Both formations of Zimbabwe's former opposition Movement for Democratic Change and civic organizations have hailed the sentencing of a ZANU-PF activist to 20 years in jail following his conviction for raping an MDC supporter during 2008 election violence.
Passing judgment against war veteran Gilbert Mavhenyengwa on Monday, Masvingo Magistrate Esther Muremba called him a “disrespectful thug” who took advantage of the volatile situation to rape a vulnerable woman, independent daily Newsday reported.
The magistrate also chastised Mavhenyegwa, who commanded a ZANU-PF militia base in Masvingo at the time, for not using a condom during the forced encounter, saying he had exposed the unnamed victim to the danger of contracting the AIDS virus.
Such judgments against perpetrators of the 2008 election violence are not common. A magistrate in Chitungwiza, a Harare satellite town, sentenced five ZANU-PF supporters to three years in jail in January for torturing MDC supporters during the elections.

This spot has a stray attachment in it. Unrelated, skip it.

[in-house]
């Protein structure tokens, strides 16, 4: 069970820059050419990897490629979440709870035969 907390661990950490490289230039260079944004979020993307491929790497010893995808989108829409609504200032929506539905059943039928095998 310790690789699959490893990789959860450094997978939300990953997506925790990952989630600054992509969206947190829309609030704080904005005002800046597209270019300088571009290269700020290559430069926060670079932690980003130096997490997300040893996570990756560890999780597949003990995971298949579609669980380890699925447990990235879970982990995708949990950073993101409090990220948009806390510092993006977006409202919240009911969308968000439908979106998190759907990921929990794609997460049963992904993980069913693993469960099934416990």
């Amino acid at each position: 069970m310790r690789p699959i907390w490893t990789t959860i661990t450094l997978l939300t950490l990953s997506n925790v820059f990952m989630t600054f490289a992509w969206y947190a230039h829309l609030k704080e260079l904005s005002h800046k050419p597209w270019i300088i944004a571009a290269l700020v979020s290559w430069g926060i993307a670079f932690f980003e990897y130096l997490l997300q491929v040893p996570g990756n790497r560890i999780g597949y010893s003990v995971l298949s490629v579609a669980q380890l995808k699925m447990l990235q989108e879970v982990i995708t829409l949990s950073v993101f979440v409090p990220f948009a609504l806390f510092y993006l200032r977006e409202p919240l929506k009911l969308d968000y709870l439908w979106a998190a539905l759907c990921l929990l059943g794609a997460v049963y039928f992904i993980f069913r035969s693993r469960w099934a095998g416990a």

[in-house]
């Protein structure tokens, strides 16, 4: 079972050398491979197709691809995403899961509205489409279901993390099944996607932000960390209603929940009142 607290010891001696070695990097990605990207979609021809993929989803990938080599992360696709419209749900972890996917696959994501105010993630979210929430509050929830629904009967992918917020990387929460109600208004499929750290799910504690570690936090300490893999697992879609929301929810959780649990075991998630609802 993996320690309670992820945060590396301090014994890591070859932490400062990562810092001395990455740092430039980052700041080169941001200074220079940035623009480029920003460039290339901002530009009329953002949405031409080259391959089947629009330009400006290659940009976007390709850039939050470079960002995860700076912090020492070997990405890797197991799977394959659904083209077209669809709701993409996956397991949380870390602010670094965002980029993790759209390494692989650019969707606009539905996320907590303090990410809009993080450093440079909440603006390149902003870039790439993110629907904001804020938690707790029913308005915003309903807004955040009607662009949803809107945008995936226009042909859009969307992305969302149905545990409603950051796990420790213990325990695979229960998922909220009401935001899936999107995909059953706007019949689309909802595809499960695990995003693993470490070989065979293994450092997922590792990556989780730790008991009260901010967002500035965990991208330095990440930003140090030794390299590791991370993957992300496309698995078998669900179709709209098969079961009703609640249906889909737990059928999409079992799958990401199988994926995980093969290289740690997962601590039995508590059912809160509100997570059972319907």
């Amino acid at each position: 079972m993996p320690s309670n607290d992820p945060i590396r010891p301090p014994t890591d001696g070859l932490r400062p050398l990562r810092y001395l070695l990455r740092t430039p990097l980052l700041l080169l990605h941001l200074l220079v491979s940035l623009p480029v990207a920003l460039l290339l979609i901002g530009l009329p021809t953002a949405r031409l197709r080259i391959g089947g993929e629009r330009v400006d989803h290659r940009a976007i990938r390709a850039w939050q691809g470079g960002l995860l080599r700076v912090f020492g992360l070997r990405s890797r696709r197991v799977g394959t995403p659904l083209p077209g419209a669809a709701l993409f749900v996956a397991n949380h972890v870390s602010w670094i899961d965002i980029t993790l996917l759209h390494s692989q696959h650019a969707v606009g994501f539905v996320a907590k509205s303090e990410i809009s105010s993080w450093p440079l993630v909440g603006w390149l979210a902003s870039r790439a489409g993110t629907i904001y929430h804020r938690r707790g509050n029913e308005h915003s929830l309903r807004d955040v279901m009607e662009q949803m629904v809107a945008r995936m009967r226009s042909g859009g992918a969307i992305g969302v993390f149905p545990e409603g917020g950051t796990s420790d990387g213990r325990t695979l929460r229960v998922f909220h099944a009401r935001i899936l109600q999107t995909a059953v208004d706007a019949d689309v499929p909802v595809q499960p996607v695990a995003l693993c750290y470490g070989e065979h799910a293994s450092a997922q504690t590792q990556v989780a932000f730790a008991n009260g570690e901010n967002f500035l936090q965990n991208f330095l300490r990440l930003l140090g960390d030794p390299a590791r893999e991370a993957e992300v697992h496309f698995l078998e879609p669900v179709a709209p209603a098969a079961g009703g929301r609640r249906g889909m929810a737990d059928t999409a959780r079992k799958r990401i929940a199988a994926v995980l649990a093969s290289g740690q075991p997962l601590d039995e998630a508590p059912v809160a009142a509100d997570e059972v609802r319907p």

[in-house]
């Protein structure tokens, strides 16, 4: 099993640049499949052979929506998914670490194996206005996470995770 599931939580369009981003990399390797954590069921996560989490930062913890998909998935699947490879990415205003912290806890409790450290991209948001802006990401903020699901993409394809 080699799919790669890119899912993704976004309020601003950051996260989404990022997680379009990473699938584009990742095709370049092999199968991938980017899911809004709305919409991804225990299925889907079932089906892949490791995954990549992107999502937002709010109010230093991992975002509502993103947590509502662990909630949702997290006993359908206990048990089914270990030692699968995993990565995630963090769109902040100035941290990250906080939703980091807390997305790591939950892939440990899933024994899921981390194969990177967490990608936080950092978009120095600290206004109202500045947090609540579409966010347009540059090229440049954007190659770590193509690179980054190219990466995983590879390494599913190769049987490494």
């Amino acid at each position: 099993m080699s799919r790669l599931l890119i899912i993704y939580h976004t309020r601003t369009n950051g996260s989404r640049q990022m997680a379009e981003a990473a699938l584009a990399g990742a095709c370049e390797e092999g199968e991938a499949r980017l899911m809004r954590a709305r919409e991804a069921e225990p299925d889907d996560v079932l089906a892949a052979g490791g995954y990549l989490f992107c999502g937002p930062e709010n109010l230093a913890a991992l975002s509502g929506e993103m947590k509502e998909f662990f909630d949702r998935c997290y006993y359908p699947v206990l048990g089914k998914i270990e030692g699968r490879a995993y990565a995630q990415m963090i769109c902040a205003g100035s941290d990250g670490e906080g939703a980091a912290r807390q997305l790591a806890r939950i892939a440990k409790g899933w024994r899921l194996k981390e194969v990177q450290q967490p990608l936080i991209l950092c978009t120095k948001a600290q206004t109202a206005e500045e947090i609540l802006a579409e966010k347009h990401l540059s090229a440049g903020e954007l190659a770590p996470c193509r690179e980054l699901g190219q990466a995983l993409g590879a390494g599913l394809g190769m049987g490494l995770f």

But the 20 year sentence imposed on Mavhenyengwa caught public attention.
Spokesman Nhlanhla Dube of the MDC wing led by Industry Minister Welshman Ncube told VOA reporter Ntungamili Nkomo that his party is pleased with the sentence which he said would send a strong message to would-be offenders.
"We celebrate this judgment as a victory for a society that believes that political differences can never be settled through violent means," Dube said.
Those sentiments were echoed by deputy spokesperson Thabitha Khumalo of the MDC wing led by Prime Minister Morgan Tsvangirai. She said all those who commit violence should be given similarly tough prison sentences.
But ZANU-PF parliamentary whip Joram Gumbo downplayed the significance of the case saying it was a criminal matter not linked politics or ZANU-PF.
"The issue has got nothing to do with political parties," Gumbo said. "It only has something to do with the person's behavior and character."
Programs Manager Pedzisai Ruhanya of the Crisis in Zimbabwe Coalition commented that the sentence was just and commendable - but could have come sooner.